What To Do With Casings And Ammunition You Can't Use
Posted on: 22 November 2021
Disposing of ammunition and old casings isn't like throwing away general trash. The metals can contaminate soil and groundwater, they won't biodegrade, and they could even be dangerous if the ammunition wasn't properly spent. You do have a number of options for getting rid of old casings and ammunition you can't use, whether it's just a bunch of duds or because you're no longer able to use that specific type of bullet.
If It Was a Dud
Dud rounds that didn't fire when you tried to use them aren't necessarily harmless. Treat them as if they were still live and ask the firing range what they want you to do with them. Some firing ranges and gun stores will take duds and dispose of them properly. You can also call your local hazardous waste disposal department and see if they'll take the ammunition. Remember, there's still the possibility the bullet could go off in the future, so be careful what language you use — you don't want to give anyone the impression that there's no gunpowder in the bullet or that the ammunition is not dangerous.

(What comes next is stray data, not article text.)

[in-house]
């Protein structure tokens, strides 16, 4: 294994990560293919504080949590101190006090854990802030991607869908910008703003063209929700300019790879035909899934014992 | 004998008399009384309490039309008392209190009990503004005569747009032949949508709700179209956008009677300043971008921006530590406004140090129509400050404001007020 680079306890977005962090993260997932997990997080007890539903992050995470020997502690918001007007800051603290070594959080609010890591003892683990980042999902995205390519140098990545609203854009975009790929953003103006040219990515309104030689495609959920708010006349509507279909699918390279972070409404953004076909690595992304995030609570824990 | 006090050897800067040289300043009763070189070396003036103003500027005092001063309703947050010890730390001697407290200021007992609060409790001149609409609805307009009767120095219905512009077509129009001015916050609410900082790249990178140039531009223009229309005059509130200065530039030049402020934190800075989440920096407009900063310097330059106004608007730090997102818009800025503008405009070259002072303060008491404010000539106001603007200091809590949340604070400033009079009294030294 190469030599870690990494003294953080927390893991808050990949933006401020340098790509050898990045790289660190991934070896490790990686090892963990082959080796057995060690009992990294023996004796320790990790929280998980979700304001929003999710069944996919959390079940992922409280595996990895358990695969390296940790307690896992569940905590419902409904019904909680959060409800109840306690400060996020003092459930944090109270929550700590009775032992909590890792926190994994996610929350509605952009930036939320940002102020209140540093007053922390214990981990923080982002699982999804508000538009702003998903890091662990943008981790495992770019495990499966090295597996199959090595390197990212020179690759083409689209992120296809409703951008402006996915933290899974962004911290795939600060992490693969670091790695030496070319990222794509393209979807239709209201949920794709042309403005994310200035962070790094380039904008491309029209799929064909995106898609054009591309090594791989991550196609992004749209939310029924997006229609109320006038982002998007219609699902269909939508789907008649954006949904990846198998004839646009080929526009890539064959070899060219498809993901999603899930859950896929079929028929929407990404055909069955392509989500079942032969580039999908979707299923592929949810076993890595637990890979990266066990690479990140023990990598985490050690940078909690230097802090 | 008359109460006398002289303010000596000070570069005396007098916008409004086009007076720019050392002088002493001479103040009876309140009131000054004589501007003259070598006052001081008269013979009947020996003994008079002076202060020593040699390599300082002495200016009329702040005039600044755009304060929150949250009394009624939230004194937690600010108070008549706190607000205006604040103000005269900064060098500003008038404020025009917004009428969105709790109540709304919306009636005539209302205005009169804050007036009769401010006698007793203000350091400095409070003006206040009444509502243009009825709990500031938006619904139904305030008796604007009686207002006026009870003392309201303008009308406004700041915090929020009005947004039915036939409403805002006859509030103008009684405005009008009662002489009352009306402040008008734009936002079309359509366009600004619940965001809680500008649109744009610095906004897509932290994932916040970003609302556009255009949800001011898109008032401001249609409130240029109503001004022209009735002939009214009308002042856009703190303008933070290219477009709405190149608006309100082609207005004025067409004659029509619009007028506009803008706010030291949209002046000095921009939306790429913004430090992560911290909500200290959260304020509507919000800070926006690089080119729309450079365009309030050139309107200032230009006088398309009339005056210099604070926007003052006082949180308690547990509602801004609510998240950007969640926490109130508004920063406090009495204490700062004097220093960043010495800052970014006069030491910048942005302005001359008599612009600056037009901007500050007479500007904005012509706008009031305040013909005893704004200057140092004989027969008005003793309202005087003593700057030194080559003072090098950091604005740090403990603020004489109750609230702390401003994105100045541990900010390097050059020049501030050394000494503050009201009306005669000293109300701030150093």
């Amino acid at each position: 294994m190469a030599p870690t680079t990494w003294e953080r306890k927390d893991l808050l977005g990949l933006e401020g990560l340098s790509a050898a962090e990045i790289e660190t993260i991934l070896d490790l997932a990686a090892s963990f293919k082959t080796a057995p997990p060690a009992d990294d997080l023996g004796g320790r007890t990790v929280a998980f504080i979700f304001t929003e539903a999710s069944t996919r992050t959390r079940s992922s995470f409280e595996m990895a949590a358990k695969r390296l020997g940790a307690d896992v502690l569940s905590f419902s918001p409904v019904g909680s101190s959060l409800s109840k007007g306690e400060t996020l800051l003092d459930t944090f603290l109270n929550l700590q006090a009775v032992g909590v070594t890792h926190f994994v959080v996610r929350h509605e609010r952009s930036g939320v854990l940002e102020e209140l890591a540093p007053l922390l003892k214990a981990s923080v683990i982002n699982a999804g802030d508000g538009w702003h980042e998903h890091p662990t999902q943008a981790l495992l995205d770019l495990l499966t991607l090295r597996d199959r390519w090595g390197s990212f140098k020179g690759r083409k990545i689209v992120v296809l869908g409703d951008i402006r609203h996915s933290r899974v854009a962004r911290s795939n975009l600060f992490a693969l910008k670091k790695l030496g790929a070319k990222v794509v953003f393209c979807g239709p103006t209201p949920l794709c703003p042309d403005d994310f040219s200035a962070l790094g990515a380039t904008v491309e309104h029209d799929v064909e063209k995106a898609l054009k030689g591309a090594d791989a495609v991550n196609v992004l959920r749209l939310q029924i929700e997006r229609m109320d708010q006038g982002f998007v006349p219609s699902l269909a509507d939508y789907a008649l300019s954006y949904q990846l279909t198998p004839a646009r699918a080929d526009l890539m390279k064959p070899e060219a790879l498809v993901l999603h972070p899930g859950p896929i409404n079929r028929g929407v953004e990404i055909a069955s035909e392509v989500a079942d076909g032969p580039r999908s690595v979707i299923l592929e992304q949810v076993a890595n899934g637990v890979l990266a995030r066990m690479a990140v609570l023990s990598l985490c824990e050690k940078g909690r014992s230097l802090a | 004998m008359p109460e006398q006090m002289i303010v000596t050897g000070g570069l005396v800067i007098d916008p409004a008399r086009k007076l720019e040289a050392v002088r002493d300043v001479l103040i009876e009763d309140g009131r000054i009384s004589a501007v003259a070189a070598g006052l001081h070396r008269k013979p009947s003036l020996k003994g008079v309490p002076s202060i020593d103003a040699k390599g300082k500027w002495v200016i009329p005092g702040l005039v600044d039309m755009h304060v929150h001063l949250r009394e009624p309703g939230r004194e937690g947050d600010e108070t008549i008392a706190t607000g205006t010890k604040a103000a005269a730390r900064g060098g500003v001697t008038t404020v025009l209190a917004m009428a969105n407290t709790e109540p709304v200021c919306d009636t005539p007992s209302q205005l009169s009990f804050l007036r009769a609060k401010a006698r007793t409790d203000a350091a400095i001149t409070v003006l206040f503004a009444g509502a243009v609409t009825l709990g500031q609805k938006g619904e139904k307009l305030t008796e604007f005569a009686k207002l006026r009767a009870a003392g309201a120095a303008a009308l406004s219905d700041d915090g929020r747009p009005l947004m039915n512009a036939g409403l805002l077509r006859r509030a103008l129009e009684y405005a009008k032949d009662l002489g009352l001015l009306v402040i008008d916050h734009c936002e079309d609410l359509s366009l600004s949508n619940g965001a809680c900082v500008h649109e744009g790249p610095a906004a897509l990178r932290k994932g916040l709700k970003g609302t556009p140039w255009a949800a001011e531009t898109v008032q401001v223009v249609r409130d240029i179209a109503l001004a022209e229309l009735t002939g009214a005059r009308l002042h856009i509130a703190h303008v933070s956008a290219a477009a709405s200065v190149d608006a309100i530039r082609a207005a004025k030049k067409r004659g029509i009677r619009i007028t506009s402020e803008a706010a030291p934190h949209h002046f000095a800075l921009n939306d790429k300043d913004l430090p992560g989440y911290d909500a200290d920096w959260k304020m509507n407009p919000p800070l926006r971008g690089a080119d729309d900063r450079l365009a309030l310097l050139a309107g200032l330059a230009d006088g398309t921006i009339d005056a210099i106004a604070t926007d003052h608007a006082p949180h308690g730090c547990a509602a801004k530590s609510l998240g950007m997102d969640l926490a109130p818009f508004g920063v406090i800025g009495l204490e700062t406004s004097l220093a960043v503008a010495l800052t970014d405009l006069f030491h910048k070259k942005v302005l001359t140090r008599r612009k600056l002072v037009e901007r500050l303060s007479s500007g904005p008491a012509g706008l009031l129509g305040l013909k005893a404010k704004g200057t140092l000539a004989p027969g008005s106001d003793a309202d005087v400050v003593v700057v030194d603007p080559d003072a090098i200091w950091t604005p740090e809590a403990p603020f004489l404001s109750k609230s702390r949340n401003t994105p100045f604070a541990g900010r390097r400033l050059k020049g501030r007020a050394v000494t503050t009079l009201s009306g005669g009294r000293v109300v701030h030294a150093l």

If You Just Have Casings
If the bullets fired successfully, and you just have the metal casings, take those to a recycling yard and sell them as scrap metal. They're normally made of brass or steel and can be melted down and reused. Or, if you know someone who knows how to reload bullets, you can just reuse the casing for new ammunition.
If the Whole Thing Was Corroded
If the ammunition was not stored properly and has become corroded, treat those like dud bullets; contact a range or gun store, or the hazardous waste department. Don't toss the bullets on the ground because the metal can still contaminate whatever it lands in. Sometimes the bullet itself is made of lead, so even though the casing might just be steel, that lead will create a major contamination problem.
If They're Just Unused
If these are simply bullets that never got used, and maybe you sold the gun you would have used them in, then contact a shooting range or, if you feel safe doing so, the police. The police sometimes take old ammunition, but not always; the range might accept donated ammunition for any classes they offer. If these places can't help you, they may at least be able to suggest additional places to contact.
Reach out to a sports and recreation company for more information regarding 9mm ammo.Share